Researchers presented data at the the annual scientific sessions of the American Heart Association showing that screening high-sensitivity C-reactive protein was not useful in refining cardiovascular risk assessment beyond that provided by the classic risk factors.
The data — from a new secondary analysis of the ASCOT (the Anglo-Scandinavian Cardiac Outcomes Trial) trial — throw into question the biomarker’s appropriate role in clinical practice. Our reporter Bruce Jancin was in Chicago and talked with Dr. Donald Lloyd-Jones, who was tasked with discussing the study’s findings at the meeting. Dr. Lloyd-Jones is a professor of preventive medicine at Northwestern University in Chicago.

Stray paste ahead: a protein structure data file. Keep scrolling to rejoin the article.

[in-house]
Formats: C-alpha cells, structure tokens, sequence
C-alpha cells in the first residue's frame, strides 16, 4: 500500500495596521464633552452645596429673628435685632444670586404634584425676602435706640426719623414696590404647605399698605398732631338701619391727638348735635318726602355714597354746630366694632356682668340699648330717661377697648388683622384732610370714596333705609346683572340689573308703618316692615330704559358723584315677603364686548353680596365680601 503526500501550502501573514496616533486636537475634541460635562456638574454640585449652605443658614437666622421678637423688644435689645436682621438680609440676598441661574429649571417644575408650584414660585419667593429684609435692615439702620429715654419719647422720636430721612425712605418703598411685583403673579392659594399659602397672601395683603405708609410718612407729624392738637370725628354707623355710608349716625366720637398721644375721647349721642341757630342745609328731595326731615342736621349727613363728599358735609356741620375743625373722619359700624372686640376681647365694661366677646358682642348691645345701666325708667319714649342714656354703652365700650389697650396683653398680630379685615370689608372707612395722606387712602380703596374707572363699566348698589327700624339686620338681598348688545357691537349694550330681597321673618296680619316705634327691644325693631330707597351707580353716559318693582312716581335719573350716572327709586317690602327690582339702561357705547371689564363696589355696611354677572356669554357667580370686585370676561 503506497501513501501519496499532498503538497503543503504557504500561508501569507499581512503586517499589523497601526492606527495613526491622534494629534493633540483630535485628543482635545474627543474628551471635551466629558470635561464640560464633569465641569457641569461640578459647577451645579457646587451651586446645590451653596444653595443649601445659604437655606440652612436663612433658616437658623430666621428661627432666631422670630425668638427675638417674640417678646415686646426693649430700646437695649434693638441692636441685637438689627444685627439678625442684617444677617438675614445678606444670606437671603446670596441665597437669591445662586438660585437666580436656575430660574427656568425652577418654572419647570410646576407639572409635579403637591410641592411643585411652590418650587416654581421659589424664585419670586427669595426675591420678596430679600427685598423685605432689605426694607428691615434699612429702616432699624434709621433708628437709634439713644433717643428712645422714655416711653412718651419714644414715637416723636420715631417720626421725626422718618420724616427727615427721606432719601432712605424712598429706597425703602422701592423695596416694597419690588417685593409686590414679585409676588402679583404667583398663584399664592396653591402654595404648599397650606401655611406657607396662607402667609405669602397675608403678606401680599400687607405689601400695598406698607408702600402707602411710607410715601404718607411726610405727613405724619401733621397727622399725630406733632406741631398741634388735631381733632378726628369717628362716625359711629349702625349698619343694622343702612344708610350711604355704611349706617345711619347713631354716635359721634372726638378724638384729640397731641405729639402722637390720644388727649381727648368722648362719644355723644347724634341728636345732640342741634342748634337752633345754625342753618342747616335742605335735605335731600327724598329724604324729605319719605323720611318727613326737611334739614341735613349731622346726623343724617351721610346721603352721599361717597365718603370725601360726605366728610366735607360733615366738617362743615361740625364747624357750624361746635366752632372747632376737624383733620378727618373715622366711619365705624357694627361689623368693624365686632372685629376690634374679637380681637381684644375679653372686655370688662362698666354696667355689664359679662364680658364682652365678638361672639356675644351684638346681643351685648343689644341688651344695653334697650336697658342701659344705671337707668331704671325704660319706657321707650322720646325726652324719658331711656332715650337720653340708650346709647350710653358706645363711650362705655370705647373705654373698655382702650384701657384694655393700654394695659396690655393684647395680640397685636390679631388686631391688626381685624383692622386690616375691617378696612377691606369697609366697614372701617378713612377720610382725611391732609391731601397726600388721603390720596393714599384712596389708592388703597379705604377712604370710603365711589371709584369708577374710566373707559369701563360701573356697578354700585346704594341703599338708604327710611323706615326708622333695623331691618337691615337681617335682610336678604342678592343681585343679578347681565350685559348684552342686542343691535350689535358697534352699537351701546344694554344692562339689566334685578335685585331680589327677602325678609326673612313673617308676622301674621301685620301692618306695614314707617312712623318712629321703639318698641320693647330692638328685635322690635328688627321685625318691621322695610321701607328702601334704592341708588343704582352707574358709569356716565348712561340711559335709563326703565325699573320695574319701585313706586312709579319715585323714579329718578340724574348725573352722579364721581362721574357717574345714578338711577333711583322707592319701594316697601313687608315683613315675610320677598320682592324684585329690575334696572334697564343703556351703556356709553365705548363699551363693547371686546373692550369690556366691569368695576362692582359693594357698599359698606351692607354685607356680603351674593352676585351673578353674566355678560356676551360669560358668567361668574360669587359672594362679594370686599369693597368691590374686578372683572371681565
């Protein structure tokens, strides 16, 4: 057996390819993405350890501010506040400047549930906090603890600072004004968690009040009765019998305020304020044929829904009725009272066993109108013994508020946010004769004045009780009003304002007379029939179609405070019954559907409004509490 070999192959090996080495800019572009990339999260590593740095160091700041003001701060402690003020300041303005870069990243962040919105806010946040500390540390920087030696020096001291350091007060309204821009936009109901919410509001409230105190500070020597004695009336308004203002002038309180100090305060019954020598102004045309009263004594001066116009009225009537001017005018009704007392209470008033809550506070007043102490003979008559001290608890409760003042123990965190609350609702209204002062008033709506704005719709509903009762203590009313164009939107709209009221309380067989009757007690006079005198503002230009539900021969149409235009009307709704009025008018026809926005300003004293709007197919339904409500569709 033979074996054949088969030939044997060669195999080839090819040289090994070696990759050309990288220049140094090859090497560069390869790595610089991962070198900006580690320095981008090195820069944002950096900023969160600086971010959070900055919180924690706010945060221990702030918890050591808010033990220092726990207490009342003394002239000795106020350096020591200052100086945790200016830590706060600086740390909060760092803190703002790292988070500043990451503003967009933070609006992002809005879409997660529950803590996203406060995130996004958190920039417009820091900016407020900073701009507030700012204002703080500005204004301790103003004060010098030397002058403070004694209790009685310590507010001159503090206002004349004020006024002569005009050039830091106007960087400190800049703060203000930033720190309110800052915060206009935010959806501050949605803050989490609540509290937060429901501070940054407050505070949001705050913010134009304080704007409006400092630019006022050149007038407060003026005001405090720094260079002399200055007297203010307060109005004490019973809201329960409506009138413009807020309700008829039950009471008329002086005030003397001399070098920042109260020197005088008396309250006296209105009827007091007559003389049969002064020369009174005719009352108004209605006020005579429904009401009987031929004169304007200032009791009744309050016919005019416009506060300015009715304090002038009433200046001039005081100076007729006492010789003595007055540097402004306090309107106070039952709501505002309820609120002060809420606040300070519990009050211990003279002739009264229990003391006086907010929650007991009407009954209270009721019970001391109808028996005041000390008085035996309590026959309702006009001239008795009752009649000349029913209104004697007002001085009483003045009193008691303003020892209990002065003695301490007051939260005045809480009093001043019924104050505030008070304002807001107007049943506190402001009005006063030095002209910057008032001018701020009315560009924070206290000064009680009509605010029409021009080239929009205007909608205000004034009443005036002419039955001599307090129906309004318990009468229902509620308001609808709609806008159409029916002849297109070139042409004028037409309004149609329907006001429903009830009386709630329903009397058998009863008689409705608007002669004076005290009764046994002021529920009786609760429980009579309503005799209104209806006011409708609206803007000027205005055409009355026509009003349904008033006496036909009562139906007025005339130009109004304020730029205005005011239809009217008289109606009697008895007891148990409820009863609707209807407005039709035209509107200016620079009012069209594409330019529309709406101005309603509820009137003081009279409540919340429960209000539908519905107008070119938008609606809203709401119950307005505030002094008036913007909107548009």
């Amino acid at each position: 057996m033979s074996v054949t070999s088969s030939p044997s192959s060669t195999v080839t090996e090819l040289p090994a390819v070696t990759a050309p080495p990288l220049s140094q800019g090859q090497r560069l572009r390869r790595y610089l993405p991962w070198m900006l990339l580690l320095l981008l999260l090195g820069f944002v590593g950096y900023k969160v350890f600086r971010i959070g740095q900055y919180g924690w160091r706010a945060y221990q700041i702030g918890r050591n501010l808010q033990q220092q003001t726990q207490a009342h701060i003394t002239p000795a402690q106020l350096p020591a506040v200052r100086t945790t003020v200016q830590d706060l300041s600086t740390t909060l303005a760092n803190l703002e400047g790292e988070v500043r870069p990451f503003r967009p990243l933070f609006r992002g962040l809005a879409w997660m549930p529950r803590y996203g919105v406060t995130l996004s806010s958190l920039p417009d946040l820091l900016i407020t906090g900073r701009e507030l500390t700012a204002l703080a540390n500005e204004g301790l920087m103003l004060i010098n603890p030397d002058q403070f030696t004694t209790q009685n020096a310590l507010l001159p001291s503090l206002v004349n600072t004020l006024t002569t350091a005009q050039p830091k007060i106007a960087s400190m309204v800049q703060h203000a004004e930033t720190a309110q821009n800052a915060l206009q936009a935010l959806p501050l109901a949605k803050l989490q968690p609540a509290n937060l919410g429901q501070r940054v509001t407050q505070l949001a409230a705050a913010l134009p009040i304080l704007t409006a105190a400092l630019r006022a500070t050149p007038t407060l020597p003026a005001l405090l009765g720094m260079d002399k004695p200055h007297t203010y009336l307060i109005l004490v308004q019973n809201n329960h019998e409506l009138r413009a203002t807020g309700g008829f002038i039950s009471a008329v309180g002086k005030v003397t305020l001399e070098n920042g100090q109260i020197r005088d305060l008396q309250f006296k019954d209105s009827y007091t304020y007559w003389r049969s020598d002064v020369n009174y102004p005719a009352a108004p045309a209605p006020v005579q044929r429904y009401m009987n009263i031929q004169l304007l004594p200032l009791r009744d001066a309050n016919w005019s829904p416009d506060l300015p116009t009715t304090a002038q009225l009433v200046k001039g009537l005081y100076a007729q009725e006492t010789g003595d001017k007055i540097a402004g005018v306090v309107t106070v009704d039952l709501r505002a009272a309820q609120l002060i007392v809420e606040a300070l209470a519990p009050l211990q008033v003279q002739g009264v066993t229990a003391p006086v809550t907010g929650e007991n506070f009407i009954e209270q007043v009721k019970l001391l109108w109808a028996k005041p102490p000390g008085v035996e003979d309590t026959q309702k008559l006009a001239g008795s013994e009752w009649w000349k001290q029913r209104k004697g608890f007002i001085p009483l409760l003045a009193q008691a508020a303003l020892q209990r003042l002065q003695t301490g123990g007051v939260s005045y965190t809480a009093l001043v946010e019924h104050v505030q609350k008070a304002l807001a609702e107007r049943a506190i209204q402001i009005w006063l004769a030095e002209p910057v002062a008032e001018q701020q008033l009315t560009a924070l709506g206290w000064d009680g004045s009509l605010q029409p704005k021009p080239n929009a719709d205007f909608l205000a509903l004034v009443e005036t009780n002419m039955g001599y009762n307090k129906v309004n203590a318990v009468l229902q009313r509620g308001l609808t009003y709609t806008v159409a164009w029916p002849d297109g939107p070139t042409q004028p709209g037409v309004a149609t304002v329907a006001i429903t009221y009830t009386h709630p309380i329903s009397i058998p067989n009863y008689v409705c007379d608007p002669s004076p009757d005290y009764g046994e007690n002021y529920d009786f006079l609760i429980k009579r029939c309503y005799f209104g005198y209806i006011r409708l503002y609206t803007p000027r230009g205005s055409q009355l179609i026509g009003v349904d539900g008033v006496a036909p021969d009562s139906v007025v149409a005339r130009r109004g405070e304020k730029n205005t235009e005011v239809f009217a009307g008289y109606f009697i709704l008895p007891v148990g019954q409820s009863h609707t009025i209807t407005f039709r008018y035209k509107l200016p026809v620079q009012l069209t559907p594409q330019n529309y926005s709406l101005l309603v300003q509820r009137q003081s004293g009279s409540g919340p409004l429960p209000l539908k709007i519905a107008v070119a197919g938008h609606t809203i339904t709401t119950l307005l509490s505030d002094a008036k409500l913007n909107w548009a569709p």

We have to remember that this is actually a secondary analysis — a post-hoc analysis — of a previously published trial. So we should take it with a grain of salt.